Analyze All the Antennas

Now having purchased a low cost vector impedance analyzer, I feel like I have a hammer and everything looks like a nail.

I’ve complained about questionably genuine NA771s before in my SignalStick review but I thought it might be fun to stick them on the analyzer, sweep them out and see how they compare.

Here it is, the N1201SA by Accuracy Agility Instrument.

(bloom is because it’s still got the screen cover on)

Notes

  1. This isn’t entirely scientific. HT antennas are hard to measure because they’re to some extent tuned to be on a handheld, in your hand. I tried to keep things fairly consistent but the phone wasn’t always in the same place. This didn’t seem to change the measurements much.
  2. I’ve done a second set of 2m tests holding the analyzer in my hand to see the difference. 70cm was pretty much the same but 2m changed a lot.
  3. Handheld antennas can frequently have very poor VSWR because they’re often undersized. Especially on 2m. Given no feedline, there’s not as much loss from this as you’d think. There’s no “2:1 or better” here.
  4. VSWR says little about antenna radiation performance. A 50 ohm dummy load is 1:1 VSWR, but a terrible antenna. This is an exercise in characterising antennas not comparing performance.
  5. The analyzer can’t do screenshots. Sorry.
  6. The analyzer costs an order of magnitude less (~$300) than a “proper” one. It’s probably not as accurate, but should give you a general idea of what an antenna’s good for.
  7. The “marker” feature on the graph screen gets a slightly diffrerent result to the single frequency test. It’s not me moving the analyzer, it does this on fixed antennas too.

Antenna 1: NA771 (possibly genuine)?

This one is 390mm long from base to tip, and has silver Nagoya printing, with the NA in Nagoya being in the same font. The back has a QRCode on it to http://www.nagoya.com.tw.

Spec Value
Length 390mm
VSWR 430MHz 1.493
VSWR 146MHz on table 9.248
VSWR 146MHz handheld    2.735


VSWR on 2m is quite bad until I hold it, then it greatly improves.

Antenna 2: NA771 (definitely fake)

This one is 385mm long from base to tip, and has white Nagoya printing, with the NA in Nagoya being in the wrong font. No other markings are present.

Spec Value
Length 385mm
VSWR 430MHz 1.461
VSWR 146MHz on table 1.738
VSWR 146MHz handheld    2.211


Maybe someone tuned this based only on the analyzer, and didn’t check it in a handheld, because the antenna gets worse on 2m when I hold it.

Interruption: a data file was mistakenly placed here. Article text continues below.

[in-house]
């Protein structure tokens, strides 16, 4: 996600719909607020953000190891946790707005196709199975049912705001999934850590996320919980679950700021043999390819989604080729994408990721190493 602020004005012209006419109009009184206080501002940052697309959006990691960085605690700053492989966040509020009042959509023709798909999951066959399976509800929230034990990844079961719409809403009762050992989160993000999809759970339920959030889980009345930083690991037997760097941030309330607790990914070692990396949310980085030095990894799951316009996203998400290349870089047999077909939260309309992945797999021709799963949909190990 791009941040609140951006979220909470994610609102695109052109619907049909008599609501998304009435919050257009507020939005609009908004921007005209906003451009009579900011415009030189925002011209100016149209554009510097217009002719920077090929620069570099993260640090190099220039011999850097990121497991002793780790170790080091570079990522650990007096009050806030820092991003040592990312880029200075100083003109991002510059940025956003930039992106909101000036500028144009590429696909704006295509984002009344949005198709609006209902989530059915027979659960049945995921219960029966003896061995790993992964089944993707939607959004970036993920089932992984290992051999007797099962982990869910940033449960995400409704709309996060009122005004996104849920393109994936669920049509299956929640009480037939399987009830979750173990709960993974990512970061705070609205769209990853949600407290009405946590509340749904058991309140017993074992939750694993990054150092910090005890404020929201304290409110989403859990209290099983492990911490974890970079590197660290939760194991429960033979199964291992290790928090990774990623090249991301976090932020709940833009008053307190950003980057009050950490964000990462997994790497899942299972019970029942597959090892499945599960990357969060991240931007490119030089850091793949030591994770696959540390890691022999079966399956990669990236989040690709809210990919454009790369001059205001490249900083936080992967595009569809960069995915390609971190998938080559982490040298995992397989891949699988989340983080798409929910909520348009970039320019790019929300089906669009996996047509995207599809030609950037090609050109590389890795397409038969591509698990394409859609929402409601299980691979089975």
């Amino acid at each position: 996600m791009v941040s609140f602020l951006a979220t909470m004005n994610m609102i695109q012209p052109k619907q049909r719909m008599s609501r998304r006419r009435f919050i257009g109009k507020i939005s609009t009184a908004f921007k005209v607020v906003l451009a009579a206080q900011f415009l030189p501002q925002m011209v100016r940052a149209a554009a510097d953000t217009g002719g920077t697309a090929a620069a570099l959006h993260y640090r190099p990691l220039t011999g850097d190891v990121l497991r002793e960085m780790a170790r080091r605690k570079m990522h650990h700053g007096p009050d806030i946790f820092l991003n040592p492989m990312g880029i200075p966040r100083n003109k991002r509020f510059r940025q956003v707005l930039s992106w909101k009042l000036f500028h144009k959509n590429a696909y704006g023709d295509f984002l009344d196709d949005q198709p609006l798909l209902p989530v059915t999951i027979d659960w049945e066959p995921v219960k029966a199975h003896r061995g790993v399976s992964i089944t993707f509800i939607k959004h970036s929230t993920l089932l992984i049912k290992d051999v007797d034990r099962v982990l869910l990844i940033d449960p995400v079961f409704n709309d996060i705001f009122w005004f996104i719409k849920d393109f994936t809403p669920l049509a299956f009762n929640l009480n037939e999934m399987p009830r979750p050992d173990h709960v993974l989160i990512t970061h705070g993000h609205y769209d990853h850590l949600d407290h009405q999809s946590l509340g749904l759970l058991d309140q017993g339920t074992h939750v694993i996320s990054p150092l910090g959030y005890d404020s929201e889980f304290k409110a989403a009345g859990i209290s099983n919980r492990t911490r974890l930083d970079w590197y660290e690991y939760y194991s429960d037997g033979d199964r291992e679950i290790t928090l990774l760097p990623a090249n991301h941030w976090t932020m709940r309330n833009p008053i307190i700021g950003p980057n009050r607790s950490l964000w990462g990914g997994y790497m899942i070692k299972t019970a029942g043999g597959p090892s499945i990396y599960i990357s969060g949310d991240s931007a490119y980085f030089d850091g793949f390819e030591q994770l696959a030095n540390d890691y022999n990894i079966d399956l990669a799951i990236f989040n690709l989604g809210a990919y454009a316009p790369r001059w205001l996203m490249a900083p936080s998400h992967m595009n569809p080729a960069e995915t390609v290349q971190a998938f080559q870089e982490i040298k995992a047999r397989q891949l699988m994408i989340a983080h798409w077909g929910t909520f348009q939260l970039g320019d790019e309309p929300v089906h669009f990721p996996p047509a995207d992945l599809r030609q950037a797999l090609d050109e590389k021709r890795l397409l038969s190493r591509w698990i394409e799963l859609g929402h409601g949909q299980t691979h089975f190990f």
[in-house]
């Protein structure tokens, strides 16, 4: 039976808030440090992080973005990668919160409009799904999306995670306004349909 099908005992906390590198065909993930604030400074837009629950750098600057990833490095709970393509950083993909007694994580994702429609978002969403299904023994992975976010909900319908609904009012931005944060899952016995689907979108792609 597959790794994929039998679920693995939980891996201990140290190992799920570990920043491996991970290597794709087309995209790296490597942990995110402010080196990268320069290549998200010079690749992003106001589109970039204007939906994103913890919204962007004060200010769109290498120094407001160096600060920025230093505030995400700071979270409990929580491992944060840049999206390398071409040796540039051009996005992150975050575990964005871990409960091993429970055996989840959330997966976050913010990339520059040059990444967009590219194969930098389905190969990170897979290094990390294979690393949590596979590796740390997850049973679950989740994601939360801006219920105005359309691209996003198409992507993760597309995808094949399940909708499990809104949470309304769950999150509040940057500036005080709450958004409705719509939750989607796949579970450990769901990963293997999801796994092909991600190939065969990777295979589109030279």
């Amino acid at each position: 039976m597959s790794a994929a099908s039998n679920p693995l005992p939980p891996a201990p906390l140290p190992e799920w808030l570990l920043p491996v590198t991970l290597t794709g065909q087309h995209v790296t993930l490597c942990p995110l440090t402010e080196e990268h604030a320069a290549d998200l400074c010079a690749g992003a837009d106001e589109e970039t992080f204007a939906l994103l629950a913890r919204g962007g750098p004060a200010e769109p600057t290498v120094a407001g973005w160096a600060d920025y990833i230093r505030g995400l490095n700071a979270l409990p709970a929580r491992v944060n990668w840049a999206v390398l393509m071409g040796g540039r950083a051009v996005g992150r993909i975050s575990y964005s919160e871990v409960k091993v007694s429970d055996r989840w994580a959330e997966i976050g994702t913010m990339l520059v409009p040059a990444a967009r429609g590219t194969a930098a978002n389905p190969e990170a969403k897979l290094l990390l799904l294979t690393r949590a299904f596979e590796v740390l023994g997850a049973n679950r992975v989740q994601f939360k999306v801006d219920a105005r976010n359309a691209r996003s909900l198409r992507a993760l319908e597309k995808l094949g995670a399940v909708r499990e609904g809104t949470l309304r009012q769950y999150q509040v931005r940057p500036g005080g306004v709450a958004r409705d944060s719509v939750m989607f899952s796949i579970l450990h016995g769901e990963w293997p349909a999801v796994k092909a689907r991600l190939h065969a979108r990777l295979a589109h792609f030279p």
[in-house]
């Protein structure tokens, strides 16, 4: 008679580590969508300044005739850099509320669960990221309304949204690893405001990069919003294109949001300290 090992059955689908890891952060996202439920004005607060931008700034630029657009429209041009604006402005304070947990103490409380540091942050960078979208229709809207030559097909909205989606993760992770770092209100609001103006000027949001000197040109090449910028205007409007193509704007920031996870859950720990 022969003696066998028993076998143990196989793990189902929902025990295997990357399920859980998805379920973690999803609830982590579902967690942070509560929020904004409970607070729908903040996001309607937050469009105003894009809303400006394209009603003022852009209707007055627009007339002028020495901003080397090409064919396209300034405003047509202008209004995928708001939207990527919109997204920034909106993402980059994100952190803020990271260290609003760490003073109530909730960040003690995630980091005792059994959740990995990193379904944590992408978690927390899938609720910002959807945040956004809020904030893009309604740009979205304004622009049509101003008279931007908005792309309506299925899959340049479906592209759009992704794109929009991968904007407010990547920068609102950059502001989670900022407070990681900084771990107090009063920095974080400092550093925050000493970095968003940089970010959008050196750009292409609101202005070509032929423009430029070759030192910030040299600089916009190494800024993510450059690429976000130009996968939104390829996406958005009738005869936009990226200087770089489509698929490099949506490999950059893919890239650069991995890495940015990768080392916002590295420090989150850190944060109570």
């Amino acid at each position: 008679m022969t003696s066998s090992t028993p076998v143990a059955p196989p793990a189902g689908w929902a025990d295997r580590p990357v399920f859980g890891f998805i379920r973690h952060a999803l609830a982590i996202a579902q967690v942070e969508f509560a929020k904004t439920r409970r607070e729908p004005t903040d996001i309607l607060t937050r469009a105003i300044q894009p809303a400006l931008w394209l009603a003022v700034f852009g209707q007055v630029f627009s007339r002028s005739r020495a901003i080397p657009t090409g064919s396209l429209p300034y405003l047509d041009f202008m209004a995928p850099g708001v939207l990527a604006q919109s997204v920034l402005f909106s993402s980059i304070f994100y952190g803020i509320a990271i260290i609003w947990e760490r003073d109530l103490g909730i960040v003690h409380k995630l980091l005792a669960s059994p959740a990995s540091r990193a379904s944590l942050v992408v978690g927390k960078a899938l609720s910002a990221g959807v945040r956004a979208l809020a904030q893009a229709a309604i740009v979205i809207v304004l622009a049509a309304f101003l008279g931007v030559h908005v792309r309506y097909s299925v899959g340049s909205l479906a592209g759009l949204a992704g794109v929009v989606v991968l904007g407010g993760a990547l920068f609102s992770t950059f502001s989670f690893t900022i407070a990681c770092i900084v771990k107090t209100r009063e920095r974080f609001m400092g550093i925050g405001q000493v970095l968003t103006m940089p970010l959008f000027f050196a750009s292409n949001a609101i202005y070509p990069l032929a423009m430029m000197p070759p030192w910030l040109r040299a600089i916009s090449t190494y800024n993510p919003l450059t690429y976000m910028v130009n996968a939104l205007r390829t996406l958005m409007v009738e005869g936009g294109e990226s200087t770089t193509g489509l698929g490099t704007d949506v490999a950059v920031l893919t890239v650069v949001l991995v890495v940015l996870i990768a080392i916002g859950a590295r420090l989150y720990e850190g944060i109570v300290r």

Also, you can see from the graph that it’s very different to Antenna #1.

Antenna 3: NA771 (definitely fake)

Looks exactly the same as Antenna #2. #1 and #2 came from one seller when I ordered 2, #3 and #4 came from another - yes I got different antennas in the same purchase and the seller claimed both were genuine even though they were clearly different.

Spec Value
Length 385mm
VSWR 430MHz 1.441
VSWR 146MHz on table 1.710
VSWR 146MHz handheld    2.759


The curve looks like the other one but there are differences in the VSWR readings. Tried to be pretty careful about holding the analyzer in the same way.

Antenna 4: NA771 (definitely fake but different)

Another fake NA771 here. Nagoya branding is on a foil sticker. Antenna is noticably longer than the others, at 410mm.

Spec Value
Length 410mm
VSWR 430MHz 11.29
VSWR 146MHz on table 6.638
VSWR 146MHz handheld    4.201


VSWR is significantly worse and 70cm is way off (and doesn’t get better when I hold it). The second is near 220mhz, so maybe this is a dualbander for the wrong two bands. I do recall this antenna being worse on 70cm and now I see why. It’s amazing how much these four antennas differ.

Antenna 5: SignalStick

Let’s put the SignalStick through the same test to get some numbers to compare and contrast

Spec Value
Length 485mm
VSWR 430MHz 3.602
VSWR 146MHz on table 2.887
VSWR 146MHz handheld    1.765


The SignalStick has a higher VSWR at 430MHz - but this may be due to a lack of active matching at this frequency. I believe the NA771s are tuned to be a dual 58 at 70cm, with the SignalStick being a 34 wave. In the real world it seems no worse at 70cm, and much better on 2m.

As it’s made of nitinol wire, you can of course coil it up. I wonder how it performs…

Well, the VSWR isn’t bad - in fact it’s better than when it’s uncoiled, but I do wonder what the radiation pattern would be…


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